Do you eat vegetables and fruit? What about your kids, do they eat fruit and veggies?
Here’s an even more difficult question: how many servings of fruit and vegetables do you and your children eat each day?
Yesterday a client asked me if the blueberries in her blueberry bagel “count” as a fruit serving. Nope. Neither does the strawberry jam you put on your English muffin, or the fruit that’s at the bottom of your yogurt.
A new study from Eastern Michigan University shows that preschoolers whose parents purchased and offered more fruit and vegetables at meals actually ate more of these healthy foods. That’s really not surprising, is it? It takes at least 10 exposures to a food for many children to taste that food, and it can take even longer before they willingly eat a portion of the food. If they never see fruit or vegetables, or never see their parents eat – and enjoy – fruit and vegetables, then they probably won’t eat them, either.
Here’s what we can do:
1. Make sure that you serve fruit with every meal. It can be a fresh apple cut into slices and spread with peanut butter, or fruit cocktail canned in its own juice, or even a fresh fruit salad that you put together yourself. Fruit should be part of the meal – period.
2. Serve at least two different vegetables with lunch and dinner. You might offer baby carrots with a favorite dip, or steamed frozen peas, or sliced up raw tomatoes, or canned green beans. Try to serve two different colors of veggies at a meal to improve the visual interest of the meal plus add more nutrients.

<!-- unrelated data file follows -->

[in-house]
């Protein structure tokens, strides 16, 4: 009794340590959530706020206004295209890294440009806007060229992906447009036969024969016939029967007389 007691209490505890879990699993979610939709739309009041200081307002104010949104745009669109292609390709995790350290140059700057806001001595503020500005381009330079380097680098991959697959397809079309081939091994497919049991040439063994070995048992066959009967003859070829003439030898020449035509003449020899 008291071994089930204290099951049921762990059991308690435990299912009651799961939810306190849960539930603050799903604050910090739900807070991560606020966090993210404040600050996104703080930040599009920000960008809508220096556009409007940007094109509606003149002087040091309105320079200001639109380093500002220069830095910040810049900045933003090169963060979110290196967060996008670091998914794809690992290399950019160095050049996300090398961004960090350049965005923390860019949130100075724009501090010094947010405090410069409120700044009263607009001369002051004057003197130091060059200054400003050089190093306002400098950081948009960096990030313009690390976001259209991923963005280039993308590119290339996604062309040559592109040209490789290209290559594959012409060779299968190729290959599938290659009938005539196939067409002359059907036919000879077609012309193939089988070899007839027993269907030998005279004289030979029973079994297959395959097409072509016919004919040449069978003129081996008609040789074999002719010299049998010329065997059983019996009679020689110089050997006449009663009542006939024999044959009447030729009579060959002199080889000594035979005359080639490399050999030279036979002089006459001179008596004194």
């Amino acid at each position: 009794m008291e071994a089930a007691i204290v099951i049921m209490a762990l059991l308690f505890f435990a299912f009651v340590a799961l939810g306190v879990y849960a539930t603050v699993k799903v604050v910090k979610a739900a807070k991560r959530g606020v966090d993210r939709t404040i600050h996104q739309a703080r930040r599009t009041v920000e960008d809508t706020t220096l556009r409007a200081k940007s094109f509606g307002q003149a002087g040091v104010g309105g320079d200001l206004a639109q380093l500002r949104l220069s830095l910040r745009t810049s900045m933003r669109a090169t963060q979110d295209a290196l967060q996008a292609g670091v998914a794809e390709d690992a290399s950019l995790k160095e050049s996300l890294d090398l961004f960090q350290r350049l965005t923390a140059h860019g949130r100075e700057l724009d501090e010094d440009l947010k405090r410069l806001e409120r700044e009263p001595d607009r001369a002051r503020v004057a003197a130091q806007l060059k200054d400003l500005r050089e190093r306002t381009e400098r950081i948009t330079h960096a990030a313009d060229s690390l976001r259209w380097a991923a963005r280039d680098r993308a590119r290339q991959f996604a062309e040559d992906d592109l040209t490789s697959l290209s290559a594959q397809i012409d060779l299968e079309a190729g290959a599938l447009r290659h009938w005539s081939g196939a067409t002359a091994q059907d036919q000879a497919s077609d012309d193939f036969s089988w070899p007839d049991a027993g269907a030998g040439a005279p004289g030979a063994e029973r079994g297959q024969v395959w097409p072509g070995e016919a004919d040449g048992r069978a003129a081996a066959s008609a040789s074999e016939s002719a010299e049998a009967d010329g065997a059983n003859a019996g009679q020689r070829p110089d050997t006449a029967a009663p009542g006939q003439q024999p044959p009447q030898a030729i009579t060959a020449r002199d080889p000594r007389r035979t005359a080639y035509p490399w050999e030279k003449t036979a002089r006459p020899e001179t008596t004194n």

3. Think about how you want to encourage your kids to taste new foods, including fruit and vegetables. You might have a one-bite rule. Many kids are willing to put a food in their mouth, but they are not willing to swallow it, so make sure you talk about an approved method for removing unwanted food from their mouths. Model eating fruit and vegetables to your kids, and better yet, let them know that you enjoy eating these foods.
4. Encourage your kids to help you choose fruit and vegetables for meals and snacks. They could pick out favorites at the grocery store, choose from two different options in the fridge (would you like pineapple or peaches for lunch today?), or even help you prepare the food. Getting them involved will encourage them to eat these foods.
Not sure how many servings of fruit and vegetables you and your kids should eat each day? Check out the information at http://www.mypyramid.gov and get the specifics for you and your family.